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Bishop, J. Leander (John Leander), 1820-1868 / A history of American manufactures from 1608 to 1860 : exhibiting the origin and growth of the principal mechanic arts and manufactures, from the earliest colonial period to the adoption of the Constitution : and comprising annals of the industry of the United States in machinery, manufactures and useful arts, with a notice of the important inventions, tariffs, and the results of each decennial census
Volume 3 (1868)

The great iron works of the United States,   pp. 475-495

Page 487

peculiarity, and the rifling is another. The thickness, length, and posi-
tion of the wrought-iron band, and thickness-of the cast-iron are also
arranged by a regular rule.
In 1866, was also made the Parrott twenty-pounder Rifle, and
before April, 1861, the thirty-pounder Gun and the Parrott projectile,
first and exclusively used for this Gun, as well as for all the larger
calibres afterward made, and subsequently adopted for the ten and
twenty pounder Guns.
This projectile is cylindrical, with a flat base, and rounded but
pointed end. It is made to " take" the grooves by the expansion of a
brass ring cast upon the projectile near the- base. The ring being so
disposed as to be " flush" with the sides and bottom of the projectile,
no irregularity whatever is presented, and the projectile can be entered
with perfect freedom into the Gun. For the larger calibres, the Par-
rott projectiles appear to be peculiarly well suited, and have performed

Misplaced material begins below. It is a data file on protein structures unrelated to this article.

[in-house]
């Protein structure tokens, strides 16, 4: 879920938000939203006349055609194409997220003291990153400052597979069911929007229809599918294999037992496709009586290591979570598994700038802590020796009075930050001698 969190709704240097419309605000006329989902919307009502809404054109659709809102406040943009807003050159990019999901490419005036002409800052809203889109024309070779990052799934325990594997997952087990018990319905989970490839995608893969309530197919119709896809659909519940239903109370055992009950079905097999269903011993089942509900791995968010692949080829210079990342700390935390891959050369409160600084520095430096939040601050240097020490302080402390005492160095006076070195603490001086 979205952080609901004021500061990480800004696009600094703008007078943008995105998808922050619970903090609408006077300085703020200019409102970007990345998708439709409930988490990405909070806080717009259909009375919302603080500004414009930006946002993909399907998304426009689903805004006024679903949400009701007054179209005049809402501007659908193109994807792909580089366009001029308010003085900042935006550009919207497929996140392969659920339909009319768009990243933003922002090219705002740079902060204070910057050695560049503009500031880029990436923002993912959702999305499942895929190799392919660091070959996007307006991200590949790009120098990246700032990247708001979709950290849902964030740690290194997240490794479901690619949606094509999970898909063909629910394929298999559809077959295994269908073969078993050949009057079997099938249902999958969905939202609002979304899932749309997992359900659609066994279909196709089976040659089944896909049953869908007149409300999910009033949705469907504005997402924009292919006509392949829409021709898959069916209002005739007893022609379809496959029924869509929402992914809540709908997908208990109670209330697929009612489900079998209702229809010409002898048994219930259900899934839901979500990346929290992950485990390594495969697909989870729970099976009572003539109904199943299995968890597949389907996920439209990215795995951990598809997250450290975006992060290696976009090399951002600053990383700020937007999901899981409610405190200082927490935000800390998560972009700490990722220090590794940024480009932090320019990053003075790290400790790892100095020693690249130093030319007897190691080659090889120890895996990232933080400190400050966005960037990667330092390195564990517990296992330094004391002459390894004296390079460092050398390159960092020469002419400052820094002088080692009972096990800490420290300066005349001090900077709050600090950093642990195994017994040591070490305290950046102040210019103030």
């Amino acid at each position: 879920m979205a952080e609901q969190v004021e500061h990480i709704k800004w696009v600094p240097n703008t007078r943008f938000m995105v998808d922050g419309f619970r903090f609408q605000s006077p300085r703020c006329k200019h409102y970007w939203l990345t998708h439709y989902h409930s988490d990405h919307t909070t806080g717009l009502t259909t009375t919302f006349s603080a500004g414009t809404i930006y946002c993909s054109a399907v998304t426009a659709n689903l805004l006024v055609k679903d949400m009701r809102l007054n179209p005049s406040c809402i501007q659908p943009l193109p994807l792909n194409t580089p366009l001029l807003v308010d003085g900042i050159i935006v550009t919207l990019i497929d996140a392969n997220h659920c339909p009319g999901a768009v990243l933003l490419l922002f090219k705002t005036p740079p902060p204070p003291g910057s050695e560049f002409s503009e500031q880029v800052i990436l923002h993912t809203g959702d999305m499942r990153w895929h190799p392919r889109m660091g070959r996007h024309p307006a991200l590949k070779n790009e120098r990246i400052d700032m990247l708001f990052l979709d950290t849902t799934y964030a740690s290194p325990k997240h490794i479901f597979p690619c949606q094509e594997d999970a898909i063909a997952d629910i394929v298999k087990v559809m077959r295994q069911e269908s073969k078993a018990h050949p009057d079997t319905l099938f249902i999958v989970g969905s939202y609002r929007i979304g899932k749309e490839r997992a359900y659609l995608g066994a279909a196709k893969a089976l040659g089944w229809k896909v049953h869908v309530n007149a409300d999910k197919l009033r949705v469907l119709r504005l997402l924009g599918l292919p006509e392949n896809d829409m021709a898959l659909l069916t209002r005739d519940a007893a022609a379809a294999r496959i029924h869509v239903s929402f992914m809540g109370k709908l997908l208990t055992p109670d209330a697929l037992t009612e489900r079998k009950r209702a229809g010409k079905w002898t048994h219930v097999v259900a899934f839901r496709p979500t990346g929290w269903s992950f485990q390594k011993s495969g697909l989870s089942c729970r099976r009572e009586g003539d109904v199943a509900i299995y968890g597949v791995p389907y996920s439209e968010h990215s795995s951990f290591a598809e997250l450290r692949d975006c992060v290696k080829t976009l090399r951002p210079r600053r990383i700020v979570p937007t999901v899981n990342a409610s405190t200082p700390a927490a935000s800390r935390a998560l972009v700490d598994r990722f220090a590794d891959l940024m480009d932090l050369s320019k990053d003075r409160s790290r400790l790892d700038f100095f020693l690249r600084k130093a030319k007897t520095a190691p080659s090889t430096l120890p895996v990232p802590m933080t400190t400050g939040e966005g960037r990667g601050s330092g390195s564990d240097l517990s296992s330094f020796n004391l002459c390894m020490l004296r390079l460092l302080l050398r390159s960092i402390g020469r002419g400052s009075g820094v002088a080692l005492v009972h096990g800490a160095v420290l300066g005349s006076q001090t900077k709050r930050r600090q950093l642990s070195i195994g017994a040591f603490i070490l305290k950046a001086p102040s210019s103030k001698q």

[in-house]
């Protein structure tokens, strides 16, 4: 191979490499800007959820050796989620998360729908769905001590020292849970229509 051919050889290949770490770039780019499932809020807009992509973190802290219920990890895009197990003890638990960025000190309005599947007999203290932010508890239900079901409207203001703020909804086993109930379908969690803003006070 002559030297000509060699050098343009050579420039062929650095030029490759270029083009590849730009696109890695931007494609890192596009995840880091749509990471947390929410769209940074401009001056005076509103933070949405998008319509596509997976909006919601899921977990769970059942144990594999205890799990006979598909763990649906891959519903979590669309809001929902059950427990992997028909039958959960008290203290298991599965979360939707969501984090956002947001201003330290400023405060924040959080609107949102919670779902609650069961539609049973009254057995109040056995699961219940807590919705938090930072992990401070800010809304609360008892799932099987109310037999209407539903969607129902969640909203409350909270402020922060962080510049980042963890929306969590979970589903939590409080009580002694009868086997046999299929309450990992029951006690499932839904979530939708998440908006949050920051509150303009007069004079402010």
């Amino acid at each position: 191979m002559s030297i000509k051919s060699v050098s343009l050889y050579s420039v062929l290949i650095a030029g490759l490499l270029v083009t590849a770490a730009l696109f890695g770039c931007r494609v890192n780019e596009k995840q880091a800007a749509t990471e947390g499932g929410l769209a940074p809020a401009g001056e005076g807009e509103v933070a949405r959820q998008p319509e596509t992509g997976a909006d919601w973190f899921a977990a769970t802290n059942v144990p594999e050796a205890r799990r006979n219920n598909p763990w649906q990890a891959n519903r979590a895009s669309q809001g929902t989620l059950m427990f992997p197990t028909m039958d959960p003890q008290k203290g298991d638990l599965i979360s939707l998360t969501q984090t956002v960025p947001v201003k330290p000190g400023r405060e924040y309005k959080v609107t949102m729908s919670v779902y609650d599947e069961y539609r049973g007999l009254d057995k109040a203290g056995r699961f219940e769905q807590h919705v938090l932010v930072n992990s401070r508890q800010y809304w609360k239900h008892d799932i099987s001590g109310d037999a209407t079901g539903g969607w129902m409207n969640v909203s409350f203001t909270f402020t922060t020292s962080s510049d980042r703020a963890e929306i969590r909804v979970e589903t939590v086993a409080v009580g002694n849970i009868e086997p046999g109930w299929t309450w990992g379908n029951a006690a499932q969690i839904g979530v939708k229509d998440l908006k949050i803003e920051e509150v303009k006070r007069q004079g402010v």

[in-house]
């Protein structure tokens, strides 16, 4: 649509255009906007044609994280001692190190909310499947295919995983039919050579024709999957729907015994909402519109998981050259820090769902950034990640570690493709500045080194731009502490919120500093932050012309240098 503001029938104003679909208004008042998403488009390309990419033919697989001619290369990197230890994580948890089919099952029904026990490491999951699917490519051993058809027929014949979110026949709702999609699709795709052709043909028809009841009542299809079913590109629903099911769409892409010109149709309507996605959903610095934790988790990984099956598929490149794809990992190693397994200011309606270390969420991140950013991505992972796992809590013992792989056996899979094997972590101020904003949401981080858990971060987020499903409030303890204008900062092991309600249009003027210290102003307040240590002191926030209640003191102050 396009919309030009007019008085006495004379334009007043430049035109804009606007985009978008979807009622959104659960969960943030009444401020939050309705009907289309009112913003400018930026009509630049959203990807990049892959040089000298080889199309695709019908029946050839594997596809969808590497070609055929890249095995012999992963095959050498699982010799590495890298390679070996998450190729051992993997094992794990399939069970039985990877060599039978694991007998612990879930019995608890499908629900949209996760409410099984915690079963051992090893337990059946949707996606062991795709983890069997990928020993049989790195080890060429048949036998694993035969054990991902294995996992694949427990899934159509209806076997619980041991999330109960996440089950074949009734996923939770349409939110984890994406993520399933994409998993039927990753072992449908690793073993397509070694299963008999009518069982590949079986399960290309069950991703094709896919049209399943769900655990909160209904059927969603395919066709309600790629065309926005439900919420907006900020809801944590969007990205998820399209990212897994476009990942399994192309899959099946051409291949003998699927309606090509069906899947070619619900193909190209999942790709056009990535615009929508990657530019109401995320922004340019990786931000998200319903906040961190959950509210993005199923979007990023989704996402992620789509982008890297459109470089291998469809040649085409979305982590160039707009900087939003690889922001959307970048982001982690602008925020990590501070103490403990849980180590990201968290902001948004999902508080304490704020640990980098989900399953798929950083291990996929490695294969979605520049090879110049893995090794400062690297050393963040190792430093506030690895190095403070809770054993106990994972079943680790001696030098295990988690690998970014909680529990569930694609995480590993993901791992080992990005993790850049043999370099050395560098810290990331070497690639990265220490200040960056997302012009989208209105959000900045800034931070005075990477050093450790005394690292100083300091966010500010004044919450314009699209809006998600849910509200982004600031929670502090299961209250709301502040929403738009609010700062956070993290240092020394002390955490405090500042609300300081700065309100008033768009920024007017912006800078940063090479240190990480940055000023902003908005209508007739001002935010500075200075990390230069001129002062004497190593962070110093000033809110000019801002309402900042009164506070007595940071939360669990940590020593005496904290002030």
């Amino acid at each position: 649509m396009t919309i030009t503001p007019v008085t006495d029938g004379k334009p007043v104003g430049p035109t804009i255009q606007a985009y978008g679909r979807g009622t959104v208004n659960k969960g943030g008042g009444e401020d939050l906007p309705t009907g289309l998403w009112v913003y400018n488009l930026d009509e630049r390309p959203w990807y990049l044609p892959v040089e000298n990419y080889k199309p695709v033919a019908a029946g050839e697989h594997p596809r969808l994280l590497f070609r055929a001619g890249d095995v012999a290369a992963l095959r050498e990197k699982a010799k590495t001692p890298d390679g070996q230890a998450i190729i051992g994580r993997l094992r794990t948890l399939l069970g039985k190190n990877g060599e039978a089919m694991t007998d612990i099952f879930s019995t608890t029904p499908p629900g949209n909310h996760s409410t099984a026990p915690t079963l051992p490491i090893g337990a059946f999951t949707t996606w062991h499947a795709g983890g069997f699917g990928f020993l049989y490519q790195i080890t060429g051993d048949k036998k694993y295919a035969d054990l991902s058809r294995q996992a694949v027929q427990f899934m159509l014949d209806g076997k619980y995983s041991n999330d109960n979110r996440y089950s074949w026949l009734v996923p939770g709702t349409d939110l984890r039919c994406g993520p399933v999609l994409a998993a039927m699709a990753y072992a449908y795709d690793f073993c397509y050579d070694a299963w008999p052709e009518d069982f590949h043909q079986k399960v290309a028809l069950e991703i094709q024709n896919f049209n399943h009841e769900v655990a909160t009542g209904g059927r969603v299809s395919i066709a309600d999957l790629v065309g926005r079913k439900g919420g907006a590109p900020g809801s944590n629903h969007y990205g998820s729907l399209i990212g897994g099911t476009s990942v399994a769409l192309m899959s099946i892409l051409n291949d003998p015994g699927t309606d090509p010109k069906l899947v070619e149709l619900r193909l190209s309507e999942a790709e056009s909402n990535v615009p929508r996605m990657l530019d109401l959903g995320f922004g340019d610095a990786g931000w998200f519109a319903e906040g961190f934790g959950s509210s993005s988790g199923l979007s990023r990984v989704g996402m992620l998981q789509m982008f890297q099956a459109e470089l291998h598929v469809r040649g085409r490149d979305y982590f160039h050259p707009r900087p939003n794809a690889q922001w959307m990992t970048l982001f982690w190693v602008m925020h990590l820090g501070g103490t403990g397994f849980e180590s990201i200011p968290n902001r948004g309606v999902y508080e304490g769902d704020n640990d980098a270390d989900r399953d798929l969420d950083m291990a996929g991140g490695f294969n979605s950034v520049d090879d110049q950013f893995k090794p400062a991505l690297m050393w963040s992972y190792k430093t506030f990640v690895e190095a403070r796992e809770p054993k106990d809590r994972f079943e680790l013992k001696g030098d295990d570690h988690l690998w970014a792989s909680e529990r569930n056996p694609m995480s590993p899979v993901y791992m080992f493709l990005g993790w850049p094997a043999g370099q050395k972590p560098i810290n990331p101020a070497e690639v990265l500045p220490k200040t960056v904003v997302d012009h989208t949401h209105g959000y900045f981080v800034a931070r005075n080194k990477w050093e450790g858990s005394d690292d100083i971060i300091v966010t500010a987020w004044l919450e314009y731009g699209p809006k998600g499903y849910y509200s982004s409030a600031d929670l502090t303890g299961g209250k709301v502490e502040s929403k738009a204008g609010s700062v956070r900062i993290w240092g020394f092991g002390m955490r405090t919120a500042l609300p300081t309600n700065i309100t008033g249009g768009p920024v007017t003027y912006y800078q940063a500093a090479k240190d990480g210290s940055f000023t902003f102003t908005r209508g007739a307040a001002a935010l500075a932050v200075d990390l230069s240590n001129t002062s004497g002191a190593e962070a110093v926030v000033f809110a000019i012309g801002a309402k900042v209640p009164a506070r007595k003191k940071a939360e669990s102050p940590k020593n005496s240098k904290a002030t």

well up to six hundred pounds in weight from a Gun of twelve inch
Before April, 1861, Mr. Parrott had made the ten, twenty, and
thirty-pounder Guns. This he had done without any order from the
Government, and entirely according to his own views of the principles
to be followed in Rifled Ordnance. At the commencement of the late
Rebellion all those he had on hand were taken by the Ordnance De-
partment, and to their performance alone is he indebted for the press-
ing orders which flowed in, and the very large number supplied in
Late in 1861, Mr. Parrott made the one-hundred-pounder, and early
in 1862 the eight inch or two-hundred-pounder Gun.   These Guns
were in each case made and offered for trial without any order, and
the large calls for them were the result of the impression made by the
Guns themselves. Both were mounted in the batteries at Yorktown,
and their powers, as there exhibited, were highly commended. An
interesting account of them was given by the Prince de Joinville, an
eye-witness, showing that they were in advance of any other attempt
at making heavy Rifled Cannon.
In pursuance of the same course of action, Mr. Parrott made, in 1862,
a ten-inch or three-hundred-pounder Hifle. This was only tried in
service at Charleston; the first one was unfortunately disabled by the
bursting of a shell, which carried off about three feet from the end of
the Gun. It was, however, used to a considerable extent after the
accident; while another Gun of the same kind was fired twelve hun-
dred rounds, and then only failed from the same cause as the first.
The Parrott Guns continued to be largely used in the War, both in

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